What does fact checked mean?
At Healthfully, we strive to deliver objective content that is accurate and up-to-date. Our team periodically reviews articles in order to ensure content quality. The sources cited below consist of evidence from peer-reviewed journals, prominent medical organizations, academic associations, and government data.
The information contained on this site is for informational purposes only, and should not be used as a substitute for the advice of a professional health care provider. Please check with the appropriate physician regarding health questions and concerns. Although we strive to deliver accurate and up-to-date information, no guarantee to that effect is made.
If you are like most Americans, you eat approximately 26 lb. of bananas each year, according to the USDA. Including bananas in your diet provides you with a compact, ready-to-eat source of natural sugars, fiber, potassium, lutein, carotene, choline, water-soluble vitamins and trace amounts of fat-soluble vitamins.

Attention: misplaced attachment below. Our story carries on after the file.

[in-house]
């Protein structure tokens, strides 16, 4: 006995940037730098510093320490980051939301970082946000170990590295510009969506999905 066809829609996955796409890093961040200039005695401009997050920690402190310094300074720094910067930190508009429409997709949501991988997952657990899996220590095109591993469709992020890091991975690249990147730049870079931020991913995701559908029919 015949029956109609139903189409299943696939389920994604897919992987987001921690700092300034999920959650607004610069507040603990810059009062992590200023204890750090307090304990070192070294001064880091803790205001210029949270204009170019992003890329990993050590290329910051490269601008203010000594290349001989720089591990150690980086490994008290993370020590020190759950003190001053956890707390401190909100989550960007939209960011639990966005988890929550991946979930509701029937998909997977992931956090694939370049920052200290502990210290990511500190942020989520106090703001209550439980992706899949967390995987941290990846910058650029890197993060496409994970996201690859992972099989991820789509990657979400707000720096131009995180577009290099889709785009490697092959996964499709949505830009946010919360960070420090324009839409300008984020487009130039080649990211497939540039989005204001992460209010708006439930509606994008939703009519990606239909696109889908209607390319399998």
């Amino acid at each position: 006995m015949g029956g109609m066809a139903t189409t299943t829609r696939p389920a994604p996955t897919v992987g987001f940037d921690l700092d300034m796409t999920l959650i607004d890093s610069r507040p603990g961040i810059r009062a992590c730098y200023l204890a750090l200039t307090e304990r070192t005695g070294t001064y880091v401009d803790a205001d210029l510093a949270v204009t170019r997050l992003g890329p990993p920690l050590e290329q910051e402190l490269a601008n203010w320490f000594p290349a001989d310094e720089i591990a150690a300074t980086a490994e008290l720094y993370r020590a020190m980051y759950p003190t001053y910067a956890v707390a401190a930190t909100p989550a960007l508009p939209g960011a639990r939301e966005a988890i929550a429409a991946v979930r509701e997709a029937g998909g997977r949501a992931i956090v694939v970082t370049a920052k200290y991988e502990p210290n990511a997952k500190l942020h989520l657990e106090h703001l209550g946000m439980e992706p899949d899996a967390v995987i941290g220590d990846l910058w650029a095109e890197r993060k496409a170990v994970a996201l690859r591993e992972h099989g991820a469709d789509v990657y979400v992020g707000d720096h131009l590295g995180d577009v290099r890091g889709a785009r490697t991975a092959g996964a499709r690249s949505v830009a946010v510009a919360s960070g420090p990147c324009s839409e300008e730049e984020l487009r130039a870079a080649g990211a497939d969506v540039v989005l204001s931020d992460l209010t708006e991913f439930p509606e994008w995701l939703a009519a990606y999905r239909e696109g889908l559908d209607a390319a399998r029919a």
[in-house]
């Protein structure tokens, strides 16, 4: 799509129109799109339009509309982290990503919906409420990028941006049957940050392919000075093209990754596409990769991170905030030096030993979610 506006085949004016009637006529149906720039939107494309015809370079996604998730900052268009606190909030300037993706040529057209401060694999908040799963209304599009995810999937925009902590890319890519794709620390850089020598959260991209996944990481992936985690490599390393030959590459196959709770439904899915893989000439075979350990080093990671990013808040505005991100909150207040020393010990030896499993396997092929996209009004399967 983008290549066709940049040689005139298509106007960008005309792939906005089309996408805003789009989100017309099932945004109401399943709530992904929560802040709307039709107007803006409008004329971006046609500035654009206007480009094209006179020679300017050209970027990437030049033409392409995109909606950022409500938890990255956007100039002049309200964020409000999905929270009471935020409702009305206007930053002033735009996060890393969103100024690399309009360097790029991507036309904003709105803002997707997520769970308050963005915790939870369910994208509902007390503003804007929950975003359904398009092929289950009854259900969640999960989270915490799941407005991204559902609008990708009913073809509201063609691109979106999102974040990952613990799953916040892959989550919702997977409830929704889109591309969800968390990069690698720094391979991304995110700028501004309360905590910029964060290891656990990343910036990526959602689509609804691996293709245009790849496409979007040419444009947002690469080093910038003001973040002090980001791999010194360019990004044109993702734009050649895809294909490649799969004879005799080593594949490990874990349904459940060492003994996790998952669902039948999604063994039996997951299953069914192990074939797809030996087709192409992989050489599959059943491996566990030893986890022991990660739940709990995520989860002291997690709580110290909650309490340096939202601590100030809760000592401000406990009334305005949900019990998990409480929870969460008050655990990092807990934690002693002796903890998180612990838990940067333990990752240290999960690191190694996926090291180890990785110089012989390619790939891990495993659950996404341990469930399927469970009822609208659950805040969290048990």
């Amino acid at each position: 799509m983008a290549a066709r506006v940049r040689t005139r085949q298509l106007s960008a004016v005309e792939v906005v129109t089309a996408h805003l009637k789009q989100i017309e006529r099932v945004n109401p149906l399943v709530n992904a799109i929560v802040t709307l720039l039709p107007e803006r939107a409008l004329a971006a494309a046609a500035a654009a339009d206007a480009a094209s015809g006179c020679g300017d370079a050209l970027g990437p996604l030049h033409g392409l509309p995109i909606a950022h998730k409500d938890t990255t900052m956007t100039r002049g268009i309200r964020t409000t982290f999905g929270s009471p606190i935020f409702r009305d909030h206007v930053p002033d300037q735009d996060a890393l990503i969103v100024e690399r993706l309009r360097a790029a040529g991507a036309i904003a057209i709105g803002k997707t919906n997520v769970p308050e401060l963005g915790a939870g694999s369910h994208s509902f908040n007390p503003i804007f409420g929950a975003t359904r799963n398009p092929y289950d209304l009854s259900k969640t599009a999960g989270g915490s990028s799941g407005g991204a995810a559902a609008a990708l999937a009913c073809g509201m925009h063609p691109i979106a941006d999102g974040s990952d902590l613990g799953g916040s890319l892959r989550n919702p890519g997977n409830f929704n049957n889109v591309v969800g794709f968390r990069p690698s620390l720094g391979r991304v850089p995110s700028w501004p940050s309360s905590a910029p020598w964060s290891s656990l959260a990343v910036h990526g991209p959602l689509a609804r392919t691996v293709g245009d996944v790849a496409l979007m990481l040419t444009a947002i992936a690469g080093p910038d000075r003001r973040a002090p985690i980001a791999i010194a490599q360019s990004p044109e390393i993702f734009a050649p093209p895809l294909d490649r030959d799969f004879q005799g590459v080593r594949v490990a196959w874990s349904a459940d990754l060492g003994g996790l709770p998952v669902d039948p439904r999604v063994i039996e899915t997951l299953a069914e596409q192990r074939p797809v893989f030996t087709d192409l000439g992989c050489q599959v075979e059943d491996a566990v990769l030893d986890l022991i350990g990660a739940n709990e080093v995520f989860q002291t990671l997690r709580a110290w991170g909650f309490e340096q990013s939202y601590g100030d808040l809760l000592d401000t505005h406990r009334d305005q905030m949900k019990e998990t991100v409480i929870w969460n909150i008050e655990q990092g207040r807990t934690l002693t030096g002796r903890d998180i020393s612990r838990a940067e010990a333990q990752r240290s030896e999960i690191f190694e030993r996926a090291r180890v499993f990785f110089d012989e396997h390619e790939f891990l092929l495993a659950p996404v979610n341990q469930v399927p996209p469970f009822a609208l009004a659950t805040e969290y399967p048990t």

Eating one large banana provides your body with 0.5 mg of vitamin B-6, reports the USDA. If you are younger than age 50, one banana provides roughly 38 percent of the Institute of Medicine's Recommended Dietary Allowance for vitamin B-6.
Vitamin B-6 works with the enzymes in your body to promote metabolic reactions essential for healthy immune system function, protein production and blood sugar maintenance. Your bone marrow uses vitamin B-6 to aid in the production of hemoglobin, the protein within your red blood cells that carries oxygen.
- Eating one large banana provides your body with 0.5 mg of vitamin B-6, reports the USDA.
- Your bone marrow uses vitamin B-6 to aid in the production of hemoglobin, the protein within your red blood cells that carries oxygen.
Is Eating a Lot of Bananas Healthy?
Adding a large banana to your cereal in the morning provides you with approximately 12 mg of vitamin C, according to the USDA. This amount equates to 16 percent of the Institute of Medicine's RDA for vitamin C if you are a woman and 13 percent if you are a man. Vitamin C aids in the production of collagen, found in your skin, cartilage, ligaments and tendons. It also supports your immune system and aids in wound healing.